Wednesday, September 3, 2008

Portrait #49: Yet another international taxi ride tale

There's something somewhat disconcerting about waking up in the morning, eating breakfast, running a few errands, then getting on a taxi with all your belongings and moving to another country. It's all a bit too casual and straightforward. I think that three-hour check-in, long security queues, and the unavoidable earpopping are important rituals in any big move. Alternately, huge moving vans, loads of paperwork, road trips with sketchy hotel stays, or other such rituals must be involved. But to leave home number one at 12:30 p.m. and pull into home number two at 5 p.m., with nothing marking the transition other than a few new stamps in the passport... was this really a move?

And for this reason I am grateful that I moved to Jordan on the first day of Ramadan, and that I caught the consummate stereotypical 1960s Dodge Skylark taxi as my transport of choice, and that my driver was on the verge of tears the whole way. It made the occasion more memorable.

Notable #1: The first day of Ramadan. It's still summer in the Middle East. The sun comes up around 4:30 a.m. and sets around 7:15 p.m. Right now we're riding a heat wave, with temperatures hitting 40 every now and again (in Fahrenheit, regularly surpassing 100)... and, to boot, it's been muggy, too! Now factor into this general climate the idea that during the current month, almost 90% of the people in the region are not eating anything, drinking anything, brushing their teeth, or indulging themselves in any other way from sun-up to sun-down... It makes a 4-hour taxi ride through the desert sound rather stifling. I was oh-so eager for a drink of water on this whole trip, but since I was sharing the taxi with 3 fasting individuals, I couldn't bring myself to taunt them.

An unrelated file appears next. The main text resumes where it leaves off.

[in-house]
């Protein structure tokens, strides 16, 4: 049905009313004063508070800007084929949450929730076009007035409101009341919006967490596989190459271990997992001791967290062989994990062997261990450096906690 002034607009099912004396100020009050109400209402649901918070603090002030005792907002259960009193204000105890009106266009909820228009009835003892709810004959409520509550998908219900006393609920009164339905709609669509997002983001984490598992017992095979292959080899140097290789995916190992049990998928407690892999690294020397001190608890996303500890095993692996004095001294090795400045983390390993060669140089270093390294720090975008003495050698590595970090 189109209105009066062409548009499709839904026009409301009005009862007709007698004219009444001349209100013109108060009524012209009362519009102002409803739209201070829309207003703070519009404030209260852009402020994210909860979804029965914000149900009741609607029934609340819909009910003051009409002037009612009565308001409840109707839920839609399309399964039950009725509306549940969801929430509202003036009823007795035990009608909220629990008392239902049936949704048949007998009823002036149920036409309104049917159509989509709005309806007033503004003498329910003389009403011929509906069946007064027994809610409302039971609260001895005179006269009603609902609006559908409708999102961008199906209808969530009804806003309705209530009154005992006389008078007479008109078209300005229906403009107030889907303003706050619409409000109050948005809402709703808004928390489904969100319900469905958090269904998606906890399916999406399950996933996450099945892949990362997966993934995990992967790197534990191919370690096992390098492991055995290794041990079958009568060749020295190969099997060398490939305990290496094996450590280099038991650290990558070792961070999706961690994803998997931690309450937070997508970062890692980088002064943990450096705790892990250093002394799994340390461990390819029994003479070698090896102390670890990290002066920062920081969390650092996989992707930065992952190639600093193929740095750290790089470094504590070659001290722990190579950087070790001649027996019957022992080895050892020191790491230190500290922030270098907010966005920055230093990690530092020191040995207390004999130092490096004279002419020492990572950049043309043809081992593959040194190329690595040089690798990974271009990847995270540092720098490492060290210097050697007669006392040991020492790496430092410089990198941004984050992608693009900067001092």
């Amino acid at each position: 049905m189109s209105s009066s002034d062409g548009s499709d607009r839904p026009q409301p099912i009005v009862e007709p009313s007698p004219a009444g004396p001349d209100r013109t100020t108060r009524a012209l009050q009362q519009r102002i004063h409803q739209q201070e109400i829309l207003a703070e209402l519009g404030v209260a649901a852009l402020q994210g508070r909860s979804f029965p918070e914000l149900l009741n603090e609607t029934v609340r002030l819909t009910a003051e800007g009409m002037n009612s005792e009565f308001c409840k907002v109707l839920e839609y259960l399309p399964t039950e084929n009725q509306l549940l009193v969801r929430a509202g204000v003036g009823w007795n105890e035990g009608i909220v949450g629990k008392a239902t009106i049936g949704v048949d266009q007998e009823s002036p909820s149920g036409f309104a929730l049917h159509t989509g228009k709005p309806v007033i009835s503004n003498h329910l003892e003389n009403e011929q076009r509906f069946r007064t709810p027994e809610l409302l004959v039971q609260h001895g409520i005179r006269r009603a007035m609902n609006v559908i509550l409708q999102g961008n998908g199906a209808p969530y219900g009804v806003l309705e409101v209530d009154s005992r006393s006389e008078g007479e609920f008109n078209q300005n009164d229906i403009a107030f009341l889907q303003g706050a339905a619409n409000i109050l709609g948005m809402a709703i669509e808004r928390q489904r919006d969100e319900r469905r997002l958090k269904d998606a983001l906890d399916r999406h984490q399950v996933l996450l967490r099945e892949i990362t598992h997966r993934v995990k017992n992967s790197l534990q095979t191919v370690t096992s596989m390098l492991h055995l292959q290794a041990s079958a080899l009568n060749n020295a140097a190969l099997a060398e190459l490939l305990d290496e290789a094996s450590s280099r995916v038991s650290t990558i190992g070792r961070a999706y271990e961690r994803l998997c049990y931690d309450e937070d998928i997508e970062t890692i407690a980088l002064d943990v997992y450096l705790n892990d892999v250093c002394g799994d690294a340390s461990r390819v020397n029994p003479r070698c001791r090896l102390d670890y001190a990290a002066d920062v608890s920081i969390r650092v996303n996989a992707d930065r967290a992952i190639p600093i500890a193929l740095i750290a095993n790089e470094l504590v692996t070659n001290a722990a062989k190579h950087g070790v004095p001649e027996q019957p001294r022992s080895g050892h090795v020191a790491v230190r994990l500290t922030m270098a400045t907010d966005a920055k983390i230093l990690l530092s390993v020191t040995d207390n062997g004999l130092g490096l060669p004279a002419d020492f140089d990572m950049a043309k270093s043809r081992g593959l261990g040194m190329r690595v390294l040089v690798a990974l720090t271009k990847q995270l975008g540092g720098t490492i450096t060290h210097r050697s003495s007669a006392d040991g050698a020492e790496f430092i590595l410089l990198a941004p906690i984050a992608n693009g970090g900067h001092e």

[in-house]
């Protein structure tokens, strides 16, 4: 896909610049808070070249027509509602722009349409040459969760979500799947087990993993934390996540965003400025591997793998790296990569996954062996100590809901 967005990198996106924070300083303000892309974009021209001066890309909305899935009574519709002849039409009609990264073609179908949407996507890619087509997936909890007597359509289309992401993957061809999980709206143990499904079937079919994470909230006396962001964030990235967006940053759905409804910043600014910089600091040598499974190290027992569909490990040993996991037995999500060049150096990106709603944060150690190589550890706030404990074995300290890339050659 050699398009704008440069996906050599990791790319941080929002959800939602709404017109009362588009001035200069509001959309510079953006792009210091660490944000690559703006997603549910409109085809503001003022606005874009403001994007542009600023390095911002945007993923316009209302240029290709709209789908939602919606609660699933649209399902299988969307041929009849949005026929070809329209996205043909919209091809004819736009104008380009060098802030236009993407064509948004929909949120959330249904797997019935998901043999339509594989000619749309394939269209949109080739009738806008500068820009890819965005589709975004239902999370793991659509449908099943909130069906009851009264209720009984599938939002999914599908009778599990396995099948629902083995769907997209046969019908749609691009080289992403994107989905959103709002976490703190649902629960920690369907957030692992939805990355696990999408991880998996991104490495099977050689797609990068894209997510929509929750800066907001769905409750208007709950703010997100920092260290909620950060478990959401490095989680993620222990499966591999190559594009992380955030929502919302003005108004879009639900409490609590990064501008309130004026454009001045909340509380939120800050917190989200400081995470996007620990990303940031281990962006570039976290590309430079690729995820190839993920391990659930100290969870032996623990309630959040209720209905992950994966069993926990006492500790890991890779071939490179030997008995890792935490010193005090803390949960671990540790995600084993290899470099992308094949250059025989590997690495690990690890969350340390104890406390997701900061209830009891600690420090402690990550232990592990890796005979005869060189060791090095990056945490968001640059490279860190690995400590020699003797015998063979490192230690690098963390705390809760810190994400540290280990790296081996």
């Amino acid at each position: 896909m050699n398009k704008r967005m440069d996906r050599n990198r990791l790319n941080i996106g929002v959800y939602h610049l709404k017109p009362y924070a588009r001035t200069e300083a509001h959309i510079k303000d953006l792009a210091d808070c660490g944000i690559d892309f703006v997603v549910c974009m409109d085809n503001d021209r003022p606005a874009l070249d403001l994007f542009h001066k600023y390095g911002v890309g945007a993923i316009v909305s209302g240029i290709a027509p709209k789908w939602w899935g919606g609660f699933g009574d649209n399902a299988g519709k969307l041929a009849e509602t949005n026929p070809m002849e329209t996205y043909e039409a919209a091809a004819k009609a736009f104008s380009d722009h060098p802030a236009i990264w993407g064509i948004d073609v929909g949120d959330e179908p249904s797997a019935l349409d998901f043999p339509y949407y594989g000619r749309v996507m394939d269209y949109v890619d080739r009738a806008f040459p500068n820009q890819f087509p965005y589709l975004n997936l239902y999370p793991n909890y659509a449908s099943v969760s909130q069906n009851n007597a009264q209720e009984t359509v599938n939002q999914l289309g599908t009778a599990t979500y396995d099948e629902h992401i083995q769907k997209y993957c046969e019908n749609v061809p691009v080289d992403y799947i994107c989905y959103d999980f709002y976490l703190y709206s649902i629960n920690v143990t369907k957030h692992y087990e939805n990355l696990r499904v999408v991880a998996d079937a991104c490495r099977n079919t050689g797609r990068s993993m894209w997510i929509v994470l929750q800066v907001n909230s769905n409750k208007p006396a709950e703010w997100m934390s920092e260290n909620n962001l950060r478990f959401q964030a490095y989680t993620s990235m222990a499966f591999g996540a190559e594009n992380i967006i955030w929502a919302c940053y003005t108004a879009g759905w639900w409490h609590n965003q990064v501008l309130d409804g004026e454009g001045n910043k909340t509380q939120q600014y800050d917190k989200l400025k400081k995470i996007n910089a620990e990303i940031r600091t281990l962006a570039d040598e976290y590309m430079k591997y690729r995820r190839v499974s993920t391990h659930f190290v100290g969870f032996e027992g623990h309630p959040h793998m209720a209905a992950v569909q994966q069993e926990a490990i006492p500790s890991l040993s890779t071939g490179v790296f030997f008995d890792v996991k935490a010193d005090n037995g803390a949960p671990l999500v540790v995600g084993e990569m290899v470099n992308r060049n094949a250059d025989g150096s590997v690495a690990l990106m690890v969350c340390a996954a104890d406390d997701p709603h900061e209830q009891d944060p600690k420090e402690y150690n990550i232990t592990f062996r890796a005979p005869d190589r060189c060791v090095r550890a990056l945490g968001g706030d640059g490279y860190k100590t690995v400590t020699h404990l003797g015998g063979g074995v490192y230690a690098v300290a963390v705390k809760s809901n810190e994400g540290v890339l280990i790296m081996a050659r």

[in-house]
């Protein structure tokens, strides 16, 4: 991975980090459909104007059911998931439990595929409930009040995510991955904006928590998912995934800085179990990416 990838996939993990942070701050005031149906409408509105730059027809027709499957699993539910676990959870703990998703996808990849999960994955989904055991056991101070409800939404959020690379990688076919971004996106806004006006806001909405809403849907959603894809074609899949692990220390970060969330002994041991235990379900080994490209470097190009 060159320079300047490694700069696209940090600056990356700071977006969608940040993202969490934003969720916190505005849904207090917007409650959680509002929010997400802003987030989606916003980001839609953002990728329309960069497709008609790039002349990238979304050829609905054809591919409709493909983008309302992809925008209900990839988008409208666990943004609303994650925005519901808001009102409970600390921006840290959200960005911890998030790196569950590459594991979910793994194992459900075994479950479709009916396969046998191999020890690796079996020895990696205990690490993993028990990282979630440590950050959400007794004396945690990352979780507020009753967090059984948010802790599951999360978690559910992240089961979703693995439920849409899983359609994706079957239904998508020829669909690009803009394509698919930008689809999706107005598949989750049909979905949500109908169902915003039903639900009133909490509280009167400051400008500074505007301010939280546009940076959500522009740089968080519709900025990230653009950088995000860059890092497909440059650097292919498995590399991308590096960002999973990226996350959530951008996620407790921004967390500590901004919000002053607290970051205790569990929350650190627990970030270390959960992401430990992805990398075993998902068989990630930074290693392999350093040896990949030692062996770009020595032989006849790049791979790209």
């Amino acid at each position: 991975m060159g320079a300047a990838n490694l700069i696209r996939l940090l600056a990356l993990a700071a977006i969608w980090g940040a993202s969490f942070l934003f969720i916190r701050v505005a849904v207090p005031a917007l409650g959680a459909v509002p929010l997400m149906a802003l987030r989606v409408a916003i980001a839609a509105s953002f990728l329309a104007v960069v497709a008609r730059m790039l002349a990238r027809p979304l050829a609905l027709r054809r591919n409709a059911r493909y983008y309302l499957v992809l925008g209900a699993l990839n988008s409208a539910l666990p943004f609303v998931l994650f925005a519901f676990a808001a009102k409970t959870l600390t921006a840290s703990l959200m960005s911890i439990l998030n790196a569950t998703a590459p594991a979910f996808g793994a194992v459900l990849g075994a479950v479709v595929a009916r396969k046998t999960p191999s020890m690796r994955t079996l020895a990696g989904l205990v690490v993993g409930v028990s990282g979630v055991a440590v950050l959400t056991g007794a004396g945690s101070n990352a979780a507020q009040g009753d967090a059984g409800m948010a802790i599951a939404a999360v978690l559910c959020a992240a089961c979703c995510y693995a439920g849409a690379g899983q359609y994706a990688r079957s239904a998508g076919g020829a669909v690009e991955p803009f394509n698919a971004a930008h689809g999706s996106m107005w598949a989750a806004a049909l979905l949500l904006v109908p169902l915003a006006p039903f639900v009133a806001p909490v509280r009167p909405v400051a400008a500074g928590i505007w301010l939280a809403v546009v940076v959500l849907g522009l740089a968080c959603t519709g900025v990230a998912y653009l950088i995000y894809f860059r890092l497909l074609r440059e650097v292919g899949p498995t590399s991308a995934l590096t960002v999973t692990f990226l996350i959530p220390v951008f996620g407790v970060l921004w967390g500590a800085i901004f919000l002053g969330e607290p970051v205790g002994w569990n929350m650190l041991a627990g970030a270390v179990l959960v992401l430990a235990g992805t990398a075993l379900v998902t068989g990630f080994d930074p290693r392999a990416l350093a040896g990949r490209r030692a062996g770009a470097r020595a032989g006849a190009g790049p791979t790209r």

Notable #2: The car. Since this is a semi-permanent move (which in my life of transition means nothing more than that I currently have no plans of returning to home number one), I had a good bit of luggage, so I thought it was appropriate that I purchase two seats on the shared taxi: a seat for me and a seat for my stuff. This ended up meaning that I shared the front of a sprawling 6-seater with no one but the driver. I had a perfect view of the highway ahead, and I had plenty of space to sweat all on my own, with nothing but two of my bags inching up on me. The seats were navy blue and the windows were lined with navy blue curtains. Fortunately the front seat curtains were tied up, but I felt bad for the potential claustrophobia of my backseat mates. The gas gauge was broken, and drivers here are famous for filling their cars up with just-enough-petrol to make it to the next and cheaper station. So I spent a few minutes wondering if I should worry about the possibility of breaking down due to an empty tank, but I soon concluded that if we did it wasn't my problem so I might as well enjoy the ride. Or enjoy the reminder to pray, for as I looked out the front window, I saw that we were swerving from the far right to the far left of the highway and back again, inching up around cars at a very high speed, slamming on the breaks when we were getting too close and weren't going to make the weave in time. How fast were we going, anyway? I checked the speed dial to find that it, too, was broken. The doors were also broken, but our driver never noticed a door was not properly closed until we were on the highway, and he wasn't about to slow down while the passengers one-by-one had to open and re-shut their doors. In fact, the only thing that was in perfect condition on this car was the emblem that announced that we were riding a Dodge Skylark.

Notable #3: The driver who almost became the first Arab taxi driver I saw cry. But he didn't cry, he just panted a bit and his eyes got somewhat glossy. The first day of Ramadan fasting must be the hardest, and making the long hot drive down the highway couldn't have made it easier. The fact that he wasn't supposed to be the one driving all the way to Amman - a cousin or an uncle who bailed on him was meant to have taken over right before the border - must have been frustrating, too. Then there were the packs of cigarettes he was smuggling. And the medicines. And some other identifiable goods in a plastic bag. He needed to keep track of all that, and he was a very young-looking chap. Oh, it must have been a hard day for him - and he must have been running very, very late for something, considering how fast he was driving. I hope he got a good 'break-fast' at 7:15 before catching the highway back to Damascus that night.

So when I arrived in my new Jordanian home, I was thirsty, sweaty, and my head was spinning. My four bags and me had all made it safely across the border, and I felt I'd had my proper share of transition rituals.

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